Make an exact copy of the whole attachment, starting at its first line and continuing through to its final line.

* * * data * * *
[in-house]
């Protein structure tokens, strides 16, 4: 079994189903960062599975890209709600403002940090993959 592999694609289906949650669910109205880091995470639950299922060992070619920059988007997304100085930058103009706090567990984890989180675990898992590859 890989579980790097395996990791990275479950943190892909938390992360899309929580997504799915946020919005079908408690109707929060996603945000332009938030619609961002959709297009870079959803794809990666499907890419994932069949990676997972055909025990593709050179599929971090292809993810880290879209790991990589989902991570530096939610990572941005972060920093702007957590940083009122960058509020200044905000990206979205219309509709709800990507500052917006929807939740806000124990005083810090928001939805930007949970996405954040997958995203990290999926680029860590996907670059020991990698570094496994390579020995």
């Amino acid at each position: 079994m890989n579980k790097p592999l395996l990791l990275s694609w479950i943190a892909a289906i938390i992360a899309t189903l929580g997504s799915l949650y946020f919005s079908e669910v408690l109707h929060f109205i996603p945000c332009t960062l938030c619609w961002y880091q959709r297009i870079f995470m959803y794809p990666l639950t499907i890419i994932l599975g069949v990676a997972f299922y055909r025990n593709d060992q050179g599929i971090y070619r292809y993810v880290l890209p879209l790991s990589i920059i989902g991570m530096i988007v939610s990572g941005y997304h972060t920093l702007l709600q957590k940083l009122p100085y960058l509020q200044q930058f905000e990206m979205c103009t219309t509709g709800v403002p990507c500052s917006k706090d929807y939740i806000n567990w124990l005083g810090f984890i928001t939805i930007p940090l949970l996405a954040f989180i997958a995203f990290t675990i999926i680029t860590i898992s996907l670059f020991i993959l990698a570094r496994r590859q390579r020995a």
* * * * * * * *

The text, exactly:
[in-house]
């Protein structure tokens, strides 16, 4: 079994189903960062599975890209709600403002940090993959 592999694609289906949650669910109205880091995470639950299922060992070619920059988007997304100085930058103009706090567990984890989180675990898992590859 890989579980790097395996990791990275479950943190892909938390992360899309929580997504799915946020919005079908408690109707929060996603945000332009938030619609961002959709297009870079959803794809990666499907890419994932069949990676997972055909025990593709050179599929971090292809993810880290879209790991990589989902991570530096939610990572941005972060920093702007957590940083009122960058509020200044905000990206979205219309509709709800990507500052917006929807939740806000124990005083810090928001939805930007949970996405954040997958995203990290999926680029860590996907670059020991990698570094496994390579020995």
């Amino acid at each position: 079994m890989n579980k790097p592999l395996l990791l990275s694609w479950i943190a892909a289906i938390i992360a899309t189903l929580g997504s799915l949650y946020f919005s079908e669910v408690l109707h929060f109205i996603p945000c332009t960062l938030c619609w961002y880091q959709r297009i870079f995470m959803y794809p990666l639950t499907i890419i994932l599975g069949v990676a997972f299922y055909r025990n593709d060992q050179g599929i971090y070619r292809y993810v880290l890209p879209l790991s990589i920059i989902g991570m530096i988007v939610s990572g941005y997304h972060t920093l702007l709600q957590k940083l009122p100085y960058l509020q200044q930058f905000e990206m979205c103009t219309t509709g709800v403002p990507c500052s917006k706090d929807y939740i806000n567990w124990l005083g810090f984890i928001t939805i930007p940090l949970l996405a954040f989180i997958a995203f990290t675990i999926i680029t860590i898992s996907l670059f020991i993959l990698a570094r496994r590859q390579r020995a």